De­ported from Zam­bia, for­mer Rwan­dan refugees choose to stay

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TWO FOR­MER Rwan­dan refugees, In­no­cent Habu­mugisha and Egide Rwa­sibo, who were de­ported from Zam­bia in De­cem­ber 2015 on the grounds that they were work­ing as spies for the Rwan­dan gov­ern­ment and caus­ing in­se­cu­rity in Zam­bia, won a case in the Zam­bian High Court last week, with the judge rul­ing that their de­por­ta­tion was “un­con­scionable and un­rea­son­able.

“The Min­is­ter of Home Af­fairs ex­er­cised his dis­cre­tion with­out fol­low­ing the law, which re­quired him to ask the two refugees to make writ­ten pre­sen­ta­tions to him be­fore ef­fect­ing the de­por­ta­tion,” the court ruled.

Doc­u­ments from the court pro­ceed­ings show that the de­fence had ar­gued that the de­ci­sion by the Zam­bian Min­istry of Home Af­fairs to de­port the duo put them at risk of “be­ing per­se­cuted back at home” since they had been wel­comed into Zam­bia as refugees.

But Mr Habu­mugisha, a med­i­cal doc­tor, and Mr Rwa­sibo, a third-year stu­dent at Ki­gali In­de­pen­dent Univer­sity, while happy with the de­ci­sion, have de­cided to stay in Rwanda. The case brought into fo­cus the di­vi­sions among the Rwan­dan com­mu­nity in Zam­bia over some of its mem­bers’ pur­ported roles in the 1994 Geno­cide against the Tutsi, which the two de­por­tees blame for their woes.

“There is a group of pow­er­ful and rich Rwan­dans in Zam­bia who have ex­treme views. Any­one who has dif­fer­ent thoughts is ac­cused of be­ing a dou­ble agent work­ing with the Rwan­dan gov­ern­ment. That is how they bribed some author­i­ties to get us de­ported il­le­gally,” Mr Habu­mugisha told in Ki­gali.

Trou­ble for the two men be­gan in De­cem­ber 2015, when they were ar­rested in dif­fer­ent lo­ca­tions in Lusaka, hand­cuffed and blind­folded and driven to the air­port.

“I was found at my shop and ar­rested, and my refugee card was in­stantly taken with­out giv­ing me any rea­son why. I had re­ceived a lot of threats from Rwan­dans in Zam­bia and felt un­safe. I feared be­ing at­tacked,” Mr Habu­mugisha said. “A few days ear­lier, four Rwan­dans had stormed my home and threat­ened to kill me and Rwa­sibo if we did not stop get­ting into Rwan­dan pol­i­tics, and ac­cused us of be­ing spies.”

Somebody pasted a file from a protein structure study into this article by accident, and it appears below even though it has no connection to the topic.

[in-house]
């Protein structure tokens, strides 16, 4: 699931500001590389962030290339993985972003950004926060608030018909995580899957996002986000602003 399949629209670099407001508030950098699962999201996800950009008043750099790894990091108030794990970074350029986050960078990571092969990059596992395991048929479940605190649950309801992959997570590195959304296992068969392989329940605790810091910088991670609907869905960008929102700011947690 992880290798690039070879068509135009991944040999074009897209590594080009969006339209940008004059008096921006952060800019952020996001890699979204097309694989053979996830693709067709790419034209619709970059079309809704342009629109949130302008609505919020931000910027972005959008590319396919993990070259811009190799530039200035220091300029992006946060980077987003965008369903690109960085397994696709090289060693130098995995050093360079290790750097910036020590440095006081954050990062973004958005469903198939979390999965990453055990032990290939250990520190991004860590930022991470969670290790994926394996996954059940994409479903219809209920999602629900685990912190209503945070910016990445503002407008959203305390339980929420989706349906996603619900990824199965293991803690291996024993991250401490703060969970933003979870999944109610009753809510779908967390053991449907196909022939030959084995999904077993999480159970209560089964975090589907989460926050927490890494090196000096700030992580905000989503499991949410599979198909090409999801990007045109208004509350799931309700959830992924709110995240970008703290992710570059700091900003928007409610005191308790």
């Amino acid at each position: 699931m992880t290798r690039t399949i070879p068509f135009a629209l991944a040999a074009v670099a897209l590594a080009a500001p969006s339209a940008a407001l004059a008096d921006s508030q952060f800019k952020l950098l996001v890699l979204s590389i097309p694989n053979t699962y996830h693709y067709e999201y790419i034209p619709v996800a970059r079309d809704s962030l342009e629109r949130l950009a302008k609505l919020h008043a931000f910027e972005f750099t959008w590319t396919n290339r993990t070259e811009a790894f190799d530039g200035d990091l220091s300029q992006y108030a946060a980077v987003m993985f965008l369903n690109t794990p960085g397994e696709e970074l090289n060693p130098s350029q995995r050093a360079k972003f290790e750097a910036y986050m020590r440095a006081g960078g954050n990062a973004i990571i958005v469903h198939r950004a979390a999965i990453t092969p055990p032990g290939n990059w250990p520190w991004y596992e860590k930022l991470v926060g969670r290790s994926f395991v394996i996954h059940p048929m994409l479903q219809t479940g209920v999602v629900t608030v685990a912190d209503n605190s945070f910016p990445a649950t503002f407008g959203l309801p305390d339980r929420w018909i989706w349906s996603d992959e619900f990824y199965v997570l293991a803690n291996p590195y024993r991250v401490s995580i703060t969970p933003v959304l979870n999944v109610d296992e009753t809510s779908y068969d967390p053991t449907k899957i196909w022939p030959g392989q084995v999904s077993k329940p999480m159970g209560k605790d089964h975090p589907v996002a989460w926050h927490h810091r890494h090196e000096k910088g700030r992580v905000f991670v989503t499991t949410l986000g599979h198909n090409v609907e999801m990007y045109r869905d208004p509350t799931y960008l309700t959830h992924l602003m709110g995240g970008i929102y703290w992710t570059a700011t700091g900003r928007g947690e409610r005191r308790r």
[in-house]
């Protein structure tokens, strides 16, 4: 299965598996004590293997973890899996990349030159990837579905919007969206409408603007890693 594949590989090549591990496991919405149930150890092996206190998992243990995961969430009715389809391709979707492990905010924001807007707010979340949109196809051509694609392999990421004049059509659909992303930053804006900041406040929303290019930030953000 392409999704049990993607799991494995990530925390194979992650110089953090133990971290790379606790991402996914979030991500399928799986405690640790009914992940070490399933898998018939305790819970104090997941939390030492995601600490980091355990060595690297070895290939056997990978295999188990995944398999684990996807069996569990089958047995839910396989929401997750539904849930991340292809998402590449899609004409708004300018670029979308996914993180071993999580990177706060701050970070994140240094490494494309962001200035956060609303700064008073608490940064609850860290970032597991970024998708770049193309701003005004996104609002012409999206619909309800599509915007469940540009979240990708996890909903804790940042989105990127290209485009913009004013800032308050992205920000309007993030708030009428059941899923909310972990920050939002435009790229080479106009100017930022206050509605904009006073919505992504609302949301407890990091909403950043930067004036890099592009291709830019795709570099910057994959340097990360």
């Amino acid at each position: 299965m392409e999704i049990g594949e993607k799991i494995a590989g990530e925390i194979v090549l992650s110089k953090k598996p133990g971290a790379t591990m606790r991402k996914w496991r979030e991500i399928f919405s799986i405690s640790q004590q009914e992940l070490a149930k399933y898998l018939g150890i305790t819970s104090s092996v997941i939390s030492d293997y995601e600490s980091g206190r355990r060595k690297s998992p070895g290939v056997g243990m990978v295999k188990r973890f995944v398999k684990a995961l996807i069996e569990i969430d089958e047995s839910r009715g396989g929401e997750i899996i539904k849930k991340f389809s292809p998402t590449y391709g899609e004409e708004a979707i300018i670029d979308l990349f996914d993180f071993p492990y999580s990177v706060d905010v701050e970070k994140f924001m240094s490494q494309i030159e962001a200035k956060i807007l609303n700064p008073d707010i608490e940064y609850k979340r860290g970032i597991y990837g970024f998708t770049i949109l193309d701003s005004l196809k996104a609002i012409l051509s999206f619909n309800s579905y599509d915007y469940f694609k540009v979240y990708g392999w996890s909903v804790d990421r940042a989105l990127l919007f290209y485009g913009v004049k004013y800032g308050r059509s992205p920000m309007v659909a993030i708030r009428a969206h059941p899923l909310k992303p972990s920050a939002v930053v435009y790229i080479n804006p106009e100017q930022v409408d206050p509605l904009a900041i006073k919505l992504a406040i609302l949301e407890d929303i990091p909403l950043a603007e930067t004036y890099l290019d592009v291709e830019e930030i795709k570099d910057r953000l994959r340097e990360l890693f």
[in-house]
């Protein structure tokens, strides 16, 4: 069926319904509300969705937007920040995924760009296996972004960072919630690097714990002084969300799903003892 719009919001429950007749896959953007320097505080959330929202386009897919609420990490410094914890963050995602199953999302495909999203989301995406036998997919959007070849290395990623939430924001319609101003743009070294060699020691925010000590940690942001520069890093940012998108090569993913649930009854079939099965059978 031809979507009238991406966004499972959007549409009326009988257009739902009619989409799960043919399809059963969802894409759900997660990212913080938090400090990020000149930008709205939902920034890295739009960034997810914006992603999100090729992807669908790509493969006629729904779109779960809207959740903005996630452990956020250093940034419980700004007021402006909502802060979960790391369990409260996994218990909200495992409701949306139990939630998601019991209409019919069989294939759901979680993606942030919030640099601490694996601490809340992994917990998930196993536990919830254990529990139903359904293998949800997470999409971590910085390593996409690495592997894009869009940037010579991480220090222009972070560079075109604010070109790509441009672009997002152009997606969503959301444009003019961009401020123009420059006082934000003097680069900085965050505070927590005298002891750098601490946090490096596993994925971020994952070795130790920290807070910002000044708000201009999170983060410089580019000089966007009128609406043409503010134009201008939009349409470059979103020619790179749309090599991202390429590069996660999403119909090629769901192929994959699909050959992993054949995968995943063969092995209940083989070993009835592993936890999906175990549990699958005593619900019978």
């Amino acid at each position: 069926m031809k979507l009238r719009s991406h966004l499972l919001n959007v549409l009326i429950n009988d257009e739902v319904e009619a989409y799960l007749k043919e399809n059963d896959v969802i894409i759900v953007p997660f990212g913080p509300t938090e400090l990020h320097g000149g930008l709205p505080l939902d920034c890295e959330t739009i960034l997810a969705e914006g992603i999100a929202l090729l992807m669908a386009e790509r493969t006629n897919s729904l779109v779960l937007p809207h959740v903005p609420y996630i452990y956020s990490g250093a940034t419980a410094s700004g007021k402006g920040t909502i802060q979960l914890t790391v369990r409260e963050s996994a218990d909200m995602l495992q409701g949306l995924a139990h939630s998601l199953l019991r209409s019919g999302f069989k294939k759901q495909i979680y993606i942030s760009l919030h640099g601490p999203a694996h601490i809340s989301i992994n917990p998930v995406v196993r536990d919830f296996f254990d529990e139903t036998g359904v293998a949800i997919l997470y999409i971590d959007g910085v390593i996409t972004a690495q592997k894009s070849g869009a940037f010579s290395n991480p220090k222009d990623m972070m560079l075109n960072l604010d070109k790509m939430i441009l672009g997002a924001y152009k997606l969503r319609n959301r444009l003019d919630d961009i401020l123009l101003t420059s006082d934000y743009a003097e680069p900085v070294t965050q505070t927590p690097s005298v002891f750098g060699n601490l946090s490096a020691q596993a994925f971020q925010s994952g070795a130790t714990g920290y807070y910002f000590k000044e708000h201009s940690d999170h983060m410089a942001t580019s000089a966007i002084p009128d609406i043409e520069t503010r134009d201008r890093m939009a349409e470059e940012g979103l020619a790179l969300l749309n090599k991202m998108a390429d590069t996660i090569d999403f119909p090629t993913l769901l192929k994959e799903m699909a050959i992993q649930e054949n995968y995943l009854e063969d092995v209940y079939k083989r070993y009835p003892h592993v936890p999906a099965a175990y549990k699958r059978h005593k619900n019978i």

On ar­rival in Rwanda, the two men feared that they would be charged with geno­cide-re­lated crimes by Rwan­dan author­i­ties, but no charges were brought. At the time, Rwanda’s Pros­e­cu­tion Au­thor­ity told the press that they were “free peo­ple” and faced no in­ves­ti­ga­tions.

When they learned that they were free in Ki­gali, they pur­sued a le­gal bat­tle through their rel­a­tives back in Zam­bia and were last week granted a win by the high court against their de­por­ta­tion.

“The win is an in­di­ca­tion that we were in­no­cent and we are happy that the truth has fi­nally come to light. We both de­cided to stay in Rwanda be­cause it is our coun­try and we don’t see our­selves as refugees any­more.”

Hav­ing left for Zam­bia with his par­ents and sib­lings at the age of nine in 1996, Mr Habu­mugisha se­cured a UNHCR schol­ar­ship, and later rose through the ranks to be­come the leader of the Rwan­dan com­mu­nity in Zam­bia be­tween 2010 and 2015.

Zam­bia has one of the largest Rwan­dan com­mu­ni­ties out­side of East Africa. In May, Zam­bia granted tem­po­rary res­i­dence per­mits to 1,468 for­mer Rwan­dan refugees, be­gin­ning a process aimed at in­te­grat­ing about 4,000 Rwan­dan refugees into Zam­bian com­mu­ni­ties.

Pic­ture: File

A child boards a United Na­tions air­craft tak­ing refugees back to their coun­try of ori­gin. Zam­bia has one of the largest Rwan­dan com­mu­ni­ties out­side East Africa.

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